|By Fred Topel
In Theaters Friday
I don’t know how hot you think metal robots are, but the film Robots does distinguish between genders. Girl robots have pig tails and curves, and although conception is achieved by physically assembling parts, the character all make references to boys and girls. So, here’s a profile of two of the lovely ladies of Robots
Jennifer Coolidge, perhaps best known as the MILF in the American Pie movies, plays the caretaker to a gang of outcast robots who befriend our hero, Rodney Copperbottom. She is a large assed robot who joins in on the film’s requisite fart joke. Coolidge claimed she made her own fart noises in the recording studio.
“I did mine with my mouth,” Coolidge said of her technique. “There are all these fart machines nowadays, and I really hope they didn’t use those. I don’t think they sound that real.”
The character of Aunt Fanny (yes, that’s really her name), was Coolidge’s favorite when she saw the choices available. “I was really hoping that I was really going to have the part, because I thought she was the coolest looking woman. I was even hoping they would go bigger. But in that first audition you don’t really know if you have the job, because they said, ‘We’d like to hear some voices,’ so I was doing a bunch of different voices for them, and some of them were kind of matronly, and I kept staring at the back of her and thinking, ‘What would a big, soft ass sound like if it spoke?’ And then I came up with more of a sexier [voice]. I mean, I don’t think her ass is soft, it’s probably a very hard metal ass. And they went for it, they went for the softer, sexier [voice].”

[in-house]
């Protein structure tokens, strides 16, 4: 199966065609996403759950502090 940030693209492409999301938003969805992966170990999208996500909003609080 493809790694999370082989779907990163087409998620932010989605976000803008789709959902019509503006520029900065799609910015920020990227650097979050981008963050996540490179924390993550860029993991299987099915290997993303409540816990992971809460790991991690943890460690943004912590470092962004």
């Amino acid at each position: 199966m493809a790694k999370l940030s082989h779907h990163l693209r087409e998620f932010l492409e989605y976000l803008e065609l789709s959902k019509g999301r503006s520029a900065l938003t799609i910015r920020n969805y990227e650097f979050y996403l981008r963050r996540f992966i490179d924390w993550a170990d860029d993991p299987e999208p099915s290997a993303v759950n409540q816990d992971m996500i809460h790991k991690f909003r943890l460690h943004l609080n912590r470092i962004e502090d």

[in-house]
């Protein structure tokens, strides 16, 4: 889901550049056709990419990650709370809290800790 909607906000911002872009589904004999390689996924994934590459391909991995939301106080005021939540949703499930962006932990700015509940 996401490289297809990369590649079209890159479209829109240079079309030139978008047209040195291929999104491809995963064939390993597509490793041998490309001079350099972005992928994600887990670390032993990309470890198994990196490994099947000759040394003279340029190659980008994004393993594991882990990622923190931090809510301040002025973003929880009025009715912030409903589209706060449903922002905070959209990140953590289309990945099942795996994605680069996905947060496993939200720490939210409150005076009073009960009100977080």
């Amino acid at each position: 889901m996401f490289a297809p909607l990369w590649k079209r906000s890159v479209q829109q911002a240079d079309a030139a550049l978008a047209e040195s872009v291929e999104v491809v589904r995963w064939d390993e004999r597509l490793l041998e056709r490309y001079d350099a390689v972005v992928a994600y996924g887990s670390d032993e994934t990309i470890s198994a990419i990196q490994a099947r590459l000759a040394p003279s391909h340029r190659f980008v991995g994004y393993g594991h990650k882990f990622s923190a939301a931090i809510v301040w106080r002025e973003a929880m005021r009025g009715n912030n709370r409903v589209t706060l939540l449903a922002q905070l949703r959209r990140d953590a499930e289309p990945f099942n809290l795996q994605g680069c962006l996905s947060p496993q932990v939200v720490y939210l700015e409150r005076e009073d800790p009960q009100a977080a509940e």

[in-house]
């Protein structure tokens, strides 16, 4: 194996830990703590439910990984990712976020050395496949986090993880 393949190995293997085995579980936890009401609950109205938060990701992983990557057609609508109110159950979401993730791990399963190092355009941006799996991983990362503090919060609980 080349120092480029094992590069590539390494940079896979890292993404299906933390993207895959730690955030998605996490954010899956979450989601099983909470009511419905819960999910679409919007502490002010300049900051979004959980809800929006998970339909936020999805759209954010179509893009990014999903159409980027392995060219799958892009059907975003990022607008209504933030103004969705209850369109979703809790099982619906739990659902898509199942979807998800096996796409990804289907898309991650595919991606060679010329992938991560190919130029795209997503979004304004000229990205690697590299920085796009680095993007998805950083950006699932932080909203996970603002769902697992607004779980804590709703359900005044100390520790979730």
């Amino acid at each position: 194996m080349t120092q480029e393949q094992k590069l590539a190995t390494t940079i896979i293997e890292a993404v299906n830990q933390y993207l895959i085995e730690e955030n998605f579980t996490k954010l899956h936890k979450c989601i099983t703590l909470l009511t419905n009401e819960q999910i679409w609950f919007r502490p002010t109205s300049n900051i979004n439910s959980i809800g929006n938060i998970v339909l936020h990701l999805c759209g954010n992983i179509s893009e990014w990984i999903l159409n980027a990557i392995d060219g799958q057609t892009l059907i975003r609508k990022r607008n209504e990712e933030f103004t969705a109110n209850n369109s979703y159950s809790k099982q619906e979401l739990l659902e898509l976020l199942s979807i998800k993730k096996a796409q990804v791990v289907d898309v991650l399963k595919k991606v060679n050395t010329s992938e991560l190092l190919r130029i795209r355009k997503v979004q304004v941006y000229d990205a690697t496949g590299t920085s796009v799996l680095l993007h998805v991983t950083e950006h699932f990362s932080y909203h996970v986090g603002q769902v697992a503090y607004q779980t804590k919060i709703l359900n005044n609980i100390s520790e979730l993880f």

Though costar Robin Williams is known for his wild improvisational sessions, and reportedly provided 25 hours of vocal tracks, Coolidge stuck to the script. “They let me put a bunch of farts in and stuff like that, but because the script was pretty locked in on this, it wasn’t like, ‘Do what you think is funny.’ It wasn’t one of those jobs.”
Coolidge relishes the chance to play off the wall supporting characters like Aunt Fanny. “If someone handed me the script of The Incredibles, I’m not the one that wants the Holly Hunter role, I want to be the Edith Head role, I want to be the weirder character. I never want to be the wife in a movie, I always want to be the retarded neighbor.”
Still, MILF is a stigma she is happy to have. “It is, because it’s the only normal role I’ve ever had. Well, semi-normal, I was horny woman, but still normal. Most of the films I do I’m kind of a weird lady. I’ll take MILF.”
Now a sitcom star as well with a recurring role on Joey, Coolidge is happy to flex her comedy muscles. “The only thing that I would have a really hard time with - I don’t have problems with any of the comedy stuff, for some reason comedy is sort of my thing - my biggest fear would be to be on ER, and have like those monologues that Noah Wyle has to deliver with the huge terms and that would be my demise.”